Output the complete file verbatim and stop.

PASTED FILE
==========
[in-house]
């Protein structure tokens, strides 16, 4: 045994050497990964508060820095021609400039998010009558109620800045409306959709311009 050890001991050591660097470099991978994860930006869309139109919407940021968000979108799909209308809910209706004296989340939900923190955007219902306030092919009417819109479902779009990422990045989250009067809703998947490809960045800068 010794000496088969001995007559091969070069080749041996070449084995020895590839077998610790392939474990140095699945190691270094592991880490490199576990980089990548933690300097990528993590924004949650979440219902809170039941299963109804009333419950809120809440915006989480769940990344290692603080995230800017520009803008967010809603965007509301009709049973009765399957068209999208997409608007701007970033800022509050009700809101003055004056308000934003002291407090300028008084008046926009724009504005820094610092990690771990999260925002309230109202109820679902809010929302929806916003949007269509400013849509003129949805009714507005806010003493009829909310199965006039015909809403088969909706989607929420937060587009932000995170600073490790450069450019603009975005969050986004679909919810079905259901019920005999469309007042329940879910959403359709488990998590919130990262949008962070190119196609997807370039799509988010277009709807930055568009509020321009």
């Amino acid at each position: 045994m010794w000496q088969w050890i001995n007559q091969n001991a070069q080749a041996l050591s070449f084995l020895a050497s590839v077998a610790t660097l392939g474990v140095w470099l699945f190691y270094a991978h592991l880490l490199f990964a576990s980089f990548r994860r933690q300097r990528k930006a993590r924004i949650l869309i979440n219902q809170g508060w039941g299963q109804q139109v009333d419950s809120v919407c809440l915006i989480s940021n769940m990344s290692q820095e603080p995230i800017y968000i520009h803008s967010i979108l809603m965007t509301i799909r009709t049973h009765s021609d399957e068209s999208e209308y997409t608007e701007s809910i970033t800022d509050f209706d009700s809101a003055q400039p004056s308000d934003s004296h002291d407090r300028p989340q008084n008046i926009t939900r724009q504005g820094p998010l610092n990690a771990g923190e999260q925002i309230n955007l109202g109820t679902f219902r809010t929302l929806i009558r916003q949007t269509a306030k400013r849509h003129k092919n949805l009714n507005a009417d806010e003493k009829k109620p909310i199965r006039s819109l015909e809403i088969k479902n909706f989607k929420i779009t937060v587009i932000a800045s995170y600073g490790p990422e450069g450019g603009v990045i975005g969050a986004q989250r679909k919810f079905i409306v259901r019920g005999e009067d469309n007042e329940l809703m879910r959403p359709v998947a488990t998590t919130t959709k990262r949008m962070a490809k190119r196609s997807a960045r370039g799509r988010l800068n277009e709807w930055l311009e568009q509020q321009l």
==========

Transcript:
[in-house]
């Protein structure tokens, strides 16, 4: 045994050497990964508060820095021609400039998010009558109620800045409306959709311009 050890001991050591660097470099991978994860930006869309139109919407940021968000979108799909209308809910209706004296989340939900923190955007219902306030092919009417819109479902779009990422990045989250009067809703998947490809960045800068 010794000496088969001995007559091969070069080749041996070449084995020895590839077998610790392939474990140095699945190691270094592991880490490199576990980089990548933690300097990528993590924004949650979440219902809170039941299963109804009333419950809120809440915006989480769940990344290692603080995230800017520009803008967010809603965007509301009709049973009765399957068209999208997409608007701007970033800022509050009700809101003055004056308000934003002291407090300028008084008046926009724009504005820094610092990690771990999260925002309230109202109820679902809010929302929806916003949007269509400013849509003129949805009714507005806010003493009829909310199965006039015909809403088969909706989607929420937060587009932000995170600073490790450069450019603009975005969050986004679909919810079905259901019920005999469309007042329940879910959403359709488990998590919130990262949008962070190119196609997807370039799509988010277009709807930055568009509020321009």
């Amino acid at each position: 045994m010794w000496q088969w050890i001995n007559q091969n001991a070069q080749a041996l050591s070449f084995l020895a050497s590839v077998a610790t660097l392939g474990v140095w470099l699945f190691y270094a991978h592991l880490l490199f990964a576990s980089f990548r994860r933690q300097r990528k930006a993590r924004i949650l869309i979440n219902q809170g508060w039941g299963q109804q139109v009333d419950s809120v919407c809440l915006i989480s940021n769940m990344s290692q820095e603080p995230i800017y968000i520009h803008s967010i979108l809603m965007t509301i799909r009709t049973h009765s021609d399957e068209s999208e209308y997409t608007e701007s809910i970033t800022d509050f209706d009700s809101a003055q400039p004056s308000d934003s004296h002291d407090r300028p989340q008084n008046i926009t939900r724009q504005g820094p998010l610092n990690a771990g923190e999260q925002i309230n955007l109202g109820t679902f219902r809010t929302l929806i009558r916003q949007t269509a306030k400013r849509h003129k092919n949805l009714n507005a009417d806010e003493k009829k109620p909310i199965r006039s819109l015909e809403i088969k479902n909706f989607k929420i779009t937060v587009i932000a800045s995170y600073g490790p990422e450069g450019g603009v990045i975005g969050a986004q989250r679909k919810f079905i409306v259901r019920g005999e009067d469309n007042e329940l809703m879910r959403p359709v998947a488990t998590t919130t959709k990262r949008m962070a490809k190119r196609s997807a960045r370039g799509r988010l800068n277009e709807w930055l311009e568009q509020q321009l």